Microsoft's Revolution Analytics Deal Is Finalized

Microsoft outlines plans to add R-language-based advanced analytics capabilities and integrations after finalizing its purchase of Revolution Analytics.

Doug Henschen, Executive Editor, Enterprise Apps

April 6, 2015

3 Min Read
<p align="left">Revolution Analytics is now a subsidiary of Microsoft. It will maintain its current products and support for non-Microsoft platforms and open-source projects, the company stated.</p>

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It will be business as usual for Revolution Analytics, but expect great new R-language-based advanced analytics capabilities from Microsoft SQL Server and the Azure HDInsight and Azure Machine Learning cloud services. Microsoft set these expectations on Monday as it finalized the acquisition of Revolution Analytics, which was announced in January.

"We will build R and Revolution’s technology into our data platform products so companies, developers, and data scientists can use it across on-premises, hybrid cloud and Azure public cloud environments," wrote Joseph Sirosh, corporate VP of information management and machine learning at Microsoft, in a blog on the announcement. "For example, we will build R into SQL Server to provide enormously fast and scalable in-database analytics that can be deployed in an enterprise customer’s datacenter, on Azure, or in a hybrid combination."

Scalable R analytics will also be available through Azure HDInsight and Azure Machine Learning (Azure ML), Sirosh wrote, "making it much easier and faster to analyze big data, and to operationalize R code for production applications."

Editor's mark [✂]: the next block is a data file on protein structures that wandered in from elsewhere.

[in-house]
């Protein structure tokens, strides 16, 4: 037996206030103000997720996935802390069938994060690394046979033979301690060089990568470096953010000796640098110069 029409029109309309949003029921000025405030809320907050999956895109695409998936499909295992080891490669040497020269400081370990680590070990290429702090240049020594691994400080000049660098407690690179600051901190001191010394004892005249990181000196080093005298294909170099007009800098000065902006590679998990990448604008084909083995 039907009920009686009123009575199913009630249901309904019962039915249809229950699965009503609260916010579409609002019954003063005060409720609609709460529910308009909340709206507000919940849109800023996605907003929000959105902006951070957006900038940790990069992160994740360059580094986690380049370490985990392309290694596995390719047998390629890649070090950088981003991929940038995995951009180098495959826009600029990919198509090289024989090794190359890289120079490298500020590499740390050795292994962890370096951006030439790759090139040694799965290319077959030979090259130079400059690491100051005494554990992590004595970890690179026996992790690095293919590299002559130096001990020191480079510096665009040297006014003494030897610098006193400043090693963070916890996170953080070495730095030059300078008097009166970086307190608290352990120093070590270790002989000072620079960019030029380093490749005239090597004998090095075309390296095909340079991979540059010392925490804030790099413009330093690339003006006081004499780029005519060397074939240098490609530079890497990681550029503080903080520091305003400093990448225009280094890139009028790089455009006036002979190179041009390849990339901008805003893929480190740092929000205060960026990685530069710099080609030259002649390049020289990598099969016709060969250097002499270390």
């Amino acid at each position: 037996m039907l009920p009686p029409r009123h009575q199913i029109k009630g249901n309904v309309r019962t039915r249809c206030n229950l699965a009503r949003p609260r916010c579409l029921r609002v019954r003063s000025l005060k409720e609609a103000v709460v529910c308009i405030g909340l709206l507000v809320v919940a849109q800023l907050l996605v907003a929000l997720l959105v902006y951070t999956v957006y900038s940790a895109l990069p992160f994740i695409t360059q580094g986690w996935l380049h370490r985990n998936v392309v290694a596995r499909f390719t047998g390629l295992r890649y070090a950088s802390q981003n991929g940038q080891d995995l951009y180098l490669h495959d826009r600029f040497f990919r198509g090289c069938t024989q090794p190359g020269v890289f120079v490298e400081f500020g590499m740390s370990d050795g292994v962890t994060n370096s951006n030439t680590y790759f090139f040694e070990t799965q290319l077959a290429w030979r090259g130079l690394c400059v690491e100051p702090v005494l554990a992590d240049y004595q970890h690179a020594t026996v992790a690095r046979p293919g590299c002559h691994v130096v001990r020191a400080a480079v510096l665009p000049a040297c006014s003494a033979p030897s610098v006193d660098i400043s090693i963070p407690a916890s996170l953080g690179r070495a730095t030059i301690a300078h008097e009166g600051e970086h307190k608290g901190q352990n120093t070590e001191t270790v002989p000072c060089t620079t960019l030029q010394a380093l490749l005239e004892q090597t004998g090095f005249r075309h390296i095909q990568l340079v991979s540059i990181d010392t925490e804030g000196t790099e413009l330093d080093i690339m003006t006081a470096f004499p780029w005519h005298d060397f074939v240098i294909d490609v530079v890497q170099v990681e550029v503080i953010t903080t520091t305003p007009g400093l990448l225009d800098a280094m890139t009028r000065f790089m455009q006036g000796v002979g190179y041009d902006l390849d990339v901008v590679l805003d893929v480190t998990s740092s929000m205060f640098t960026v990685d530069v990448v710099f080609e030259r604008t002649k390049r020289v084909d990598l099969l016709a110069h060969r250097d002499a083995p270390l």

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Revolution Analytics will keep its name and will continue to drive important open-source initiatives, according to David Smith, Revolution's chief community officer. "We’ll continue to support and develop the Revolution R family of products -- including on non-Windows platforms like Mac and Linux," Smith wrote in a blog. "The free Revolution R Open project will continue to enhance open source R. We’ll continue to advance the big data and enterprise integration capabilities of Revolution R Enterprise."

As a subsidiary of Microsoft, Revolution Analytics will also continue to run Revolution R Enterprise products across heterogeneous platforms including Linux, Teradata, and Hadoop deployments, Sirosh noted, specifying continued support for the ParallelR collection of packages for distributed programming, Rhadoop for running R on Hadoop nodes, DeployR for deploying R analytics in Web and dashboard applications, and the Reproducible R Toolkit and RevoPemaR for writing parallel external memory algorithms.

The surest sign that Revolution Analytics will continue on its pre-acquisition course was the announcement that Dave Rich, CEO of Revolution Analytics, has been named general manager of advanced analytics at Microsoft. Offering his own spin on the deal, Rich wrote in a blog that Microsoft's acquisition is another sign that big data-powered analytics are ready for mainstream adoption.

"Traditional CIOs are now becoming the 'chief insight officer' for the enterprise, operating as though he or she is a management consultant to the organization," Rich wrote. "Along with the chief data officer and functional VPs like the CMO or CRO, the good ones will help the company re-engineer how it makes decisions and implements recommendations."

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About the Author(s)

Doug Henschen

Executive Editor, Enterprise Apps

Doug Henschen is Executive Editor of InformationWeek, where he covers the intersection of enterprise applications with information management, business intelligence, big data and analytics. He previously served as editor in chief of Intelligent Enterprise, editor in chief of Transform Magazine, and Executive Editor at DM News. He has covered IT and data-driven marketing for more than 15 years.

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